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Peaceful Valley Donkey Rescue

“The strongest animals on earth are plant eaters. Every creature we’ve enlisted to do the work we couldn’t handle—the horse, donkey, elephant, camel, water buffalo, ox, yak—is an herbivore whose huge muscles were built from plant protein, and whose strong bones got that way, and stayed that way, from grazing on grass and eating other vegetables.” —Victoria Moran

Peaceful Valley Donkey Rescue (PVDR) is one of, if not the, world’s leading donkey rescue organizations. It was founded by Mark and Amy Meyers as basically a hobby. They acquired their first donkey as a companion, then began to see other donkeys in their area who were being neglected. After rescuing more than 25 abused donkeys, they decided to open a sanctuary to provide safe and loving homes for the donkeys. They began in California and opened their main facility in Texas in 2008. Currently, they have 49 locations across the United States. 

At any given time, PVDR will have more than 1,000 donkeys in its care. At present, there are over 3,500 donkeys nationwide directly under the protection of PVDR. The donkeys come to PVDR from many different situations: from abuse, neglect, abandonment, law enforcement, and wild burros who are under the threat of destruction. On average, approximately 750 donkeys per year are rescued from these types of situations.

I conducted an interview with Jessica Anselment, the Communications / Media Director at PVDR. Jessica was kind enough to answer my questions about her facility in Texas. When asked how they find the donkeys in need of rescue, Jessica told me that, because their organization is so large, there is a process that they have to abide by. There is a submission form that is considered before each rescue can begin. When it is approved, drivers with trailers are sent out to bring the donkeys back to PVDR, where they are evaluated and treated.

Jessica told me the biggest issue they see with the donkeys who have been abandoned or abused is hoof neglect. When the equines’ hooves are not maintained, they become overgrown and can cause many painful issues for donkeys. The wild burros in PVDR’s care don’t arrive with this problem because they are free-roaming and are constantly wearing down and filing their hooves when they run over rocks, gravel, and overall rough terrain. If the donkeys don’t have the freedom to move around, their hooves keep growing. PVDR also sees donkeys who are highly overfed, or incredibly underfed; both extremes are harmful.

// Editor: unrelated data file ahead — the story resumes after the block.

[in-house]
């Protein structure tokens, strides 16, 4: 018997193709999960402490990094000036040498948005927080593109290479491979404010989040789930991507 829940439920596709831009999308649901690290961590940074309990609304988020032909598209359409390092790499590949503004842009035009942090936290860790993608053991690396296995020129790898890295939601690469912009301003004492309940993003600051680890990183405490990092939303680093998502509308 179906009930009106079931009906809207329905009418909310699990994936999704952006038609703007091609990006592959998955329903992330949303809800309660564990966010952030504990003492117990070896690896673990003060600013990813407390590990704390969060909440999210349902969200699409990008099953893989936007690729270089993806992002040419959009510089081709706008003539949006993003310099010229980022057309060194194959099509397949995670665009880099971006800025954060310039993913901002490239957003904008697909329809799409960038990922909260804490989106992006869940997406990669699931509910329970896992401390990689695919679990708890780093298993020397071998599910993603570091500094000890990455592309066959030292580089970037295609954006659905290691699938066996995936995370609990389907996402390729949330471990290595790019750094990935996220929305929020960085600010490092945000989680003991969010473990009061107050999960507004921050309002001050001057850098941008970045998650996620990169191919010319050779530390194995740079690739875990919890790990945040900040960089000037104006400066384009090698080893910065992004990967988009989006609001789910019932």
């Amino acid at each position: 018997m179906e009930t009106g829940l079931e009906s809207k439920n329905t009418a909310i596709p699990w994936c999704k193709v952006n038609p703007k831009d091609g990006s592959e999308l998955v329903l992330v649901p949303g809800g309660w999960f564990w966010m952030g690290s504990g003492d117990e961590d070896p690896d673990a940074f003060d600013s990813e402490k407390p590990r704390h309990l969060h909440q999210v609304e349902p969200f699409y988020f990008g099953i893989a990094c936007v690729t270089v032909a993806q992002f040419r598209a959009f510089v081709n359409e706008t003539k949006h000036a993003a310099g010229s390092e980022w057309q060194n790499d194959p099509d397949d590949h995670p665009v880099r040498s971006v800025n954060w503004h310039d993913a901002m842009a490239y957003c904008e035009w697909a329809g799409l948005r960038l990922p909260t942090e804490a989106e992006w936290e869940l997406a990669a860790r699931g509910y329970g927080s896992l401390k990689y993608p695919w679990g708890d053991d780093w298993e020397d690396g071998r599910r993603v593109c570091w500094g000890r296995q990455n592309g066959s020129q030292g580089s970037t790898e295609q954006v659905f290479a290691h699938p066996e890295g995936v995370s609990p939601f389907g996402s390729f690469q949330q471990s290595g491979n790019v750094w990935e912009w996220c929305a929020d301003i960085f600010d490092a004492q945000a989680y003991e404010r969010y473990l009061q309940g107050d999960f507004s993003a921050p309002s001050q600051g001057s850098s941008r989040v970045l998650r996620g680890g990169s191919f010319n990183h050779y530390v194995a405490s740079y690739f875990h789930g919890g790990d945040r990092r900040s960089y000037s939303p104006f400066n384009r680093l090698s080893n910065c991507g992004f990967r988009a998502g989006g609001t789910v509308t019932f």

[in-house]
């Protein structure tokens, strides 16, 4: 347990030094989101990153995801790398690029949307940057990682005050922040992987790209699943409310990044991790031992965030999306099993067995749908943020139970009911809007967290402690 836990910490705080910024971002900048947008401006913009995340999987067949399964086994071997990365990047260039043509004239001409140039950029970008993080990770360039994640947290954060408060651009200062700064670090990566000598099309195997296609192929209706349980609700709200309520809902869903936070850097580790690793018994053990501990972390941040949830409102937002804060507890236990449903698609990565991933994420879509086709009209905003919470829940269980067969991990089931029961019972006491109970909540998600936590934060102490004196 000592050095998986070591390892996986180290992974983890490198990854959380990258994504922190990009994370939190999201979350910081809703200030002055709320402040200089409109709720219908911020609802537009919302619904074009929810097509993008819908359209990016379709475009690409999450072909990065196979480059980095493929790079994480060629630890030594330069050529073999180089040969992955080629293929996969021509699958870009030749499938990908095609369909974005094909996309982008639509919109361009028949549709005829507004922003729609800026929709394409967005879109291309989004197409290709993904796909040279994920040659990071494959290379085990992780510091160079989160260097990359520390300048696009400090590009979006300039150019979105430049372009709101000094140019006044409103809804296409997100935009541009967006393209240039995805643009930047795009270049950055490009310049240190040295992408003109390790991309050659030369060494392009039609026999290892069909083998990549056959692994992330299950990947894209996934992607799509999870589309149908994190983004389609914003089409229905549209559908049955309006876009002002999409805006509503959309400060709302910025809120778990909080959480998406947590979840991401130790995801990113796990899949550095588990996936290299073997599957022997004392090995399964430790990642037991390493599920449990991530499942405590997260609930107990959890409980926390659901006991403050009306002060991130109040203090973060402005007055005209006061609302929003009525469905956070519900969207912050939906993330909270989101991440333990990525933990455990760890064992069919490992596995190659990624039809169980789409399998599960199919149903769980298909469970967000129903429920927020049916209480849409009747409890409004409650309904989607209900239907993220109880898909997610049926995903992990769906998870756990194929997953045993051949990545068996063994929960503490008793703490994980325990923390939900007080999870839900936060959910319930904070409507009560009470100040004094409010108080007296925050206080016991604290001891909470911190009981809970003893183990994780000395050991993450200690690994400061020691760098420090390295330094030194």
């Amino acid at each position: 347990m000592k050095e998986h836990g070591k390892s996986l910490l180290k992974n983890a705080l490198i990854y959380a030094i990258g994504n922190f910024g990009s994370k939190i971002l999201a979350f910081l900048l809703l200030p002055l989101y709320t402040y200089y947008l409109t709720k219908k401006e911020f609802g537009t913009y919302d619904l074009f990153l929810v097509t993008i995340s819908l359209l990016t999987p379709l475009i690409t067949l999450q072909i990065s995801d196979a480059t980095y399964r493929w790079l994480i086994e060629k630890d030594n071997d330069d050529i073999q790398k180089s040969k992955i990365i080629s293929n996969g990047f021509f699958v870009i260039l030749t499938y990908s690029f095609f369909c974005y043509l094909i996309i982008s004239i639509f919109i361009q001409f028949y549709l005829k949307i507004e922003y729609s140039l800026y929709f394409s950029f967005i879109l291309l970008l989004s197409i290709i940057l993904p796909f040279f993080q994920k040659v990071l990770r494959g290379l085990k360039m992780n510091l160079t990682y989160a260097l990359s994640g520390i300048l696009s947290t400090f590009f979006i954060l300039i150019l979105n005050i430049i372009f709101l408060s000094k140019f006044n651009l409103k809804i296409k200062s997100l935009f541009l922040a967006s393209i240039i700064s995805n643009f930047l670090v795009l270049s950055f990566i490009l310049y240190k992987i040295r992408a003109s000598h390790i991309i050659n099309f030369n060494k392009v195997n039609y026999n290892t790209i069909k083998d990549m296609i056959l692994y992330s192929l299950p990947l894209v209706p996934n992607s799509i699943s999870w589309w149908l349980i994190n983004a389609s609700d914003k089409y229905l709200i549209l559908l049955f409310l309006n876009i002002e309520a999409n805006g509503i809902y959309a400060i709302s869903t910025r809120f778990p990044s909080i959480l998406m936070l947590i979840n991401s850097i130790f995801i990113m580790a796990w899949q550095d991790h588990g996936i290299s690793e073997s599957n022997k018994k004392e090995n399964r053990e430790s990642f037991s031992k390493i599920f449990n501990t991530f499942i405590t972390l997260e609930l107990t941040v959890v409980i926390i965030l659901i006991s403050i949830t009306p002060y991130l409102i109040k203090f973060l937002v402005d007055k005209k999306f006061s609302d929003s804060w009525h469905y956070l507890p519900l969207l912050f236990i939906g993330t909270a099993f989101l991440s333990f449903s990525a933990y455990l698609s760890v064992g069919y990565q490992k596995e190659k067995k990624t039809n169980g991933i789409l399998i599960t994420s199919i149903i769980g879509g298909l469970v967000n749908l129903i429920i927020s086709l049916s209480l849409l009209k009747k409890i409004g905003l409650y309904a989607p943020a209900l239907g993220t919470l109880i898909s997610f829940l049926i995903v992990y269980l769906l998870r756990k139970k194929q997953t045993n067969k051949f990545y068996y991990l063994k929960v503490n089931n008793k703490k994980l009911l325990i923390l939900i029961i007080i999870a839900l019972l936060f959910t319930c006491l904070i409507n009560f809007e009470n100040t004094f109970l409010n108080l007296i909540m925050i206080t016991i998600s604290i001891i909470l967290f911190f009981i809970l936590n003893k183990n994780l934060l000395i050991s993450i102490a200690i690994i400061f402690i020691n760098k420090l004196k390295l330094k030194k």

The facility in Texas sits on 172 acres and the donkeys are kept and rotated between six different large paddocks. San Angelo is mostly desert, and this habitat is ideal for donkeys, as they prefer dry, warm, and low land deserts—also perfect for the Wild Burro Project that PVDR has developed. PVDR works with the federal government to remove wild burros from private ranches along the Mexican border, from the Mojave National Preserve, from Death Valley National Park—and from many other locations—to safer and protected areas for donkeys. 

PVDR is working on several projects for donkeys and mules. Along with the Wild Burro Project, these include the Lost Meadows Mule Refuge, which provides a safe refuge, medical care, and training to wild-born, aggressive and mishandled mules; Donkey Rescue International, helping donkeys all over the world; and Project Sanctuary.

Because PVDR brings in more donkeys each year than it can adopt out, Project Sanctuary was born. PVDR has developed a way to keep large herds of donkeys together while they await adoption. The organization places 20-150 donkeys in areas where there is sufficient grazing available to support their needs. These grazing areas are outside PVDR’s facility and are contracted with ranchers who have abundant grazing space to rotate herds of donkeys as needed. These donkeys are constantly inspected for health issues, and receive the same treatment as the donkeys at the PVDR facility.

PVDR is open to the public on certain days, and tours can be arranged with the main office. Jessica said many visitors love coming out and “getting up close with the donkeys, to pet them and get to know them.” The domesticated donkeys interact with the staff, volunteers, and visitors on a daily basis. 

In order to run an organization of this size, PVDR has a full-time staff of 20-25 employees. It also has a dedicated staff of volunteers who keep the smaller satellite facilities running. These volunteers work directly with the donkeys, feeding, watering, and cleaning out their pens. The vets PVDR uses specialize in the care of donkeys and work very closely with PVDR at all of its facilities.

Jessica explained how they obtain funding to keep a place on this scale in operation. She said that PVDR is funded entirely by private donations; no government money is ever accepted. PVDR also has a program where people can sponsor a donkey for just cents a day.

Jessica hopes that people will recognize the value of donkeys, that donkeys’ matter. She told me, “They have a reputation of being stubborn, stupid, or mean. None of these things are true. They’re highly intelligent, incredibly affectionate, loyal, and really are like big dogs.”

Peaceful Valley Donkey Rescue is a truly unique organization. Mark and Amy started out with helping one donkey, and this simple gesture of love has turned into the largest rescue of its kind.

Peaceful Valley Donkey Rescue’s Texas operation is located in San Angelo, Texas. The organization is fully accredited by the Global Federation of Animal Sanctuaries. For more information, visit Donkey Rescue.